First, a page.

Recently there was a talk show happening at Manzi with the participation of Nguyen Qui Duc, Phan Y Ly, Anh-Minh Do and MC Dang Hoang Giang that attracted lots of attention from young Vietnamese people. The “hot” topic was: “The West is best. Or is it?”; both the host and the three guest speakers were “international Vietnamese” who returned to Vietnam after spending many years abroad. And with those four “returnees” we could already assume their answer to the topic without even having to attend the talk. No, it isn’t. Read the rest of this entry »
Religion in Vietnam on Wikipedia proclaims: “Officially, the Socialist Republic of Vietnam is an atheist state”.
That statement is perfectly correct and needs no further argument. However, do pay attention to the keyword “officially”, because the actual question is: how about “informally”? Now, this gives room for debate.
Feudal Vietnam was mostly a Buddhist country but Vietnam under Socialism declares no national religion, and most of its population also don’t “officially” follow any particular belief. Normally, when we fill in application forms that asks for religions, we always tick “none”. Nevertheless, it doesn’t mean Vietnamese people are all “non-believers” as reported. Read the rest of this entry »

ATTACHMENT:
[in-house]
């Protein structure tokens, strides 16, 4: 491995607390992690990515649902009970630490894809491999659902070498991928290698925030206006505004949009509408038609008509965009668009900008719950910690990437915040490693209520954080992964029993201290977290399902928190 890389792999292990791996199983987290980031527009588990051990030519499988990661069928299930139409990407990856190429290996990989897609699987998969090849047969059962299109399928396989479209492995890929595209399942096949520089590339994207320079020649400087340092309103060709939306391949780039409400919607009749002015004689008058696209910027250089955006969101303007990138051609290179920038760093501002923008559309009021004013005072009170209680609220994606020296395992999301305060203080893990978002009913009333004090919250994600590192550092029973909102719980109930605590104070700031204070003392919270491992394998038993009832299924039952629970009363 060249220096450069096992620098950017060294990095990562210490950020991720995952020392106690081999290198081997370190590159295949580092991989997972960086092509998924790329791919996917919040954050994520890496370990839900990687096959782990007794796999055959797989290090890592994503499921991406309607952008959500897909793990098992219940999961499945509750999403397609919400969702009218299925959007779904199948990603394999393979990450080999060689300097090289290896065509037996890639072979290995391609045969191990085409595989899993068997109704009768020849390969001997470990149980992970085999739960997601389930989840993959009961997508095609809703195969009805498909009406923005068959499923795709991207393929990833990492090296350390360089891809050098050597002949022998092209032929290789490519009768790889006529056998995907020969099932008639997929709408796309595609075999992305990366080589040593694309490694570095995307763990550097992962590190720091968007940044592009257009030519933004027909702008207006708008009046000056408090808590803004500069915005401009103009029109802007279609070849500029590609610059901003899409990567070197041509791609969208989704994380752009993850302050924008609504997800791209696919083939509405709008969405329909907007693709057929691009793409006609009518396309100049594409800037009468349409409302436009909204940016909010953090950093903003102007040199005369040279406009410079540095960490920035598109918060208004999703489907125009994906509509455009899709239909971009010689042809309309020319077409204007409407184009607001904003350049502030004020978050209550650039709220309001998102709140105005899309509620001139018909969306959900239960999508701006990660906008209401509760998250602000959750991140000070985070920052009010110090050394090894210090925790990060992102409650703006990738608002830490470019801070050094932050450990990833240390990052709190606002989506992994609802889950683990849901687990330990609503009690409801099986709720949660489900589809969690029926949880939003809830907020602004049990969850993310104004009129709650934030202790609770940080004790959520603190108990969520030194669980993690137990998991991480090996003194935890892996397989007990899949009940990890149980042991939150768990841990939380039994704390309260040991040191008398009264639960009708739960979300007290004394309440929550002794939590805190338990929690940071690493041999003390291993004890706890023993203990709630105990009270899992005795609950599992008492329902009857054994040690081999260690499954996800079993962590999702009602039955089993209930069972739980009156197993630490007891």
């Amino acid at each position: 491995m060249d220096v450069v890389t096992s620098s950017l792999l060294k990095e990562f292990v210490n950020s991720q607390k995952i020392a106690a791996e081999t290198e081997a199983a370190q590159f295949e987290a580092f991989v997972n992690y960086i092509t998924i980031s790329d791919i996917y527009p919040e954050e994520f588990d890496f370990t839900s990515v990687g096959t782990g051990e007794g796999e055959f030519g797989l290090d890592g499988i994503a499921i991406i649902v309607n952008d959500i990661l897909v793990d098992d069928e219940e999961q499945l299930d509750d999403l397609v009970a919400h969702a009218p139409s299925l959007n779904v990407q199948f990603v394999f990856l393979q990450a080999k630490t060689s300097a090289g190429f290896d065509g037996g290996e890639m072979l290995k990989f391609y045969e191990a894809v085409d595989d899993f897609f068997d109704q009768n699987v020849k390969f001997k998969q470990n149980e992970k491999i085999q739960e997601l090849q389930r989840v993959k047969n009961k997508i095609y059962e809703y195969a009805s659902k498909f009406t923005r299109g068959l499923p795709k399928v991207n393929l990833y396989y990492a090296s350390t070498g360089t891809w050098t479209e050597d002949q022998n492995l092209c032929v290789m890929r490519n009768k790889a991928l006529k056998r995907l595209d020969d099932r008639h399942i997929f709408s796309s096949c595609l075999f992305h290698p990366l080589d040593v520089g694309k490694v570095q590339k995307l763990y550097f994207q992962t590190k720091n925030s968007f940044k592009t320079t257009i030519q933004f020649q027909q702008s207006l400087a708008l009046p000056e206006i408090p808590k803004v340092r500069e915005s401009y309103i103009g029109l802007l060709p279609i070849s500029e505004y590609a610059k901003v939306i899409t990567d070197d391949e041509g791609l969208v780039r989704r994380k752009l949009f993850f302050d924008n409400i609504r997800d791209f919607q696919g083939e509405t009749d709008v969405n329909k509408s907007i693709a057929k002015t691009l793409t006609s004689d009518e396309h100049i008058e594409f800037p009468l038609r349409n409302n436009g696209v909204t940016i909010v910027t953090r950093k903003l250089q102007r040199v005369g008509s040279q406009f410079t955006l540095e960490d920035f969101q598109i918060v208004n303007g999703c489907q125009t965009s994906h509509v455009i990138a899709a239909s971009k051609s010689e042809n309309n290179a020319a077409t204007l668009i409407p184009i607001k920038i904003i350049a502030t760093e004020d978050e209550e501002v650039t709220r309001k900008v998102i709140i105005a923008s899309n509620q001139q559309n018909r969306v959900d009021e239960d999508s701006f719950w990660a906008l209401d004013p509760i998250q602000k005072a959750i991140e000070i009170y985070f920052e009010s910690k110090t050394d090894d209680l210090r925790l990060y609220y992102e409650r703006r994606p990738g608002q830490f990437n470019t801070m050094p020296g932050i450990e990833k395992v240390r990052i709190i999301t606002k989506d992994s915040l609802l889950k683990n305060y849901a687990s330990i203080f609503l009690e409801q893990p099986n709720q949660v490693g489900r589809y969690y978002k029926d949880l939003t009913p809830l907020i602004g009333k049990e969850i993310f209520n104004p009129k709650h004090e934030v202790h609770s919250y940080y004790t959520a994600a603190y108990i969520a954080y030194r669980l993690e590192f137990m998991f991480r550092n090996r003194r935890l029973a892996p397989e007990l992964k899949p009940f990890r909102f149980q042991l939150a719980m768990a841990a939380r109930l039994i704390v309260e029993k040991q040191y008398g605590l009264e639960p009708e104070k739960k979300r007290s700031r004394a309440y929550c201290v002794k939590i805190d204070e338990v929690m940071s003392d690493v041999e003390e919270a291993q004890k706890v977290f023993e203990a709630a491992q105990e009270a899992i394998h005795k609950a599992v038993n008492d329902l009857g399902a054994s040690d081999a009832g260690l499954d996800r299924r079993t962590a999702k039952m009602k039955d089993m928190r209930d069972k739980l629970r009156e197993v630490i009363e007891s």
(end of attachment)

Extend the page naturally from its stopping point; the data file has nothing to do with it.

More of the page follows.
If you follow my blog probably you have seen the word AIESEC popping up many times and may wonder what it is. Thus, I’m gonna spend this whole blog post just talking about AIESEC and how it has changed my life, or to be more exact, how it has changed my vision of life just like how it has altered young generations’ viewpoints during the past 60 years!
To formally introduce, AIESEC is the largest international student organization that presents in over 2,100 universities across 110 countries and territories all over the world, with over 60,000 members and hundreds thousands of former members that we call “alumni”. AIESEC provides its members with leadership experiences at a very young age, global exchange opportunities and incredible learning networks through so many national and international annual conferences.
However, to informally introduce, AIESEC simply is a great family where young people learn to take responsibilities, tolerate differences while broadening their knowledge about the world and striving to make positive impacts on their societies. Yes, thanks to AIESEC, kids grow up, fools grow wise and locals go global. Read the rest of this entry »
Image source: www.citypassguide.com
Once again I’m leaving my city Hanoi to look for a new adventure elsewhere. Poland, then India, and the next challenge now comes from my own country. Yes, the destination is called Ho Chi Minh City (or Saigon), a city in the South of Vietnam, also the biggest city of the country. I remember sometime ago a Saigon friend said to me that “Hanoi seems like another country to me”, I think I can now tell him the same thing “I feel like a stranger here in my own country”.
This is not the first time I’ve been to Saigon, but the last time was already 3 years ago when I was just a visitor touring around the city. So much fancy about Saigon then! Taller buildings, wider streets, friendlier people, better services, etc. But things have changed so much since, and especially when you live here it is a lot more different and more REAL than when you are only a tourist.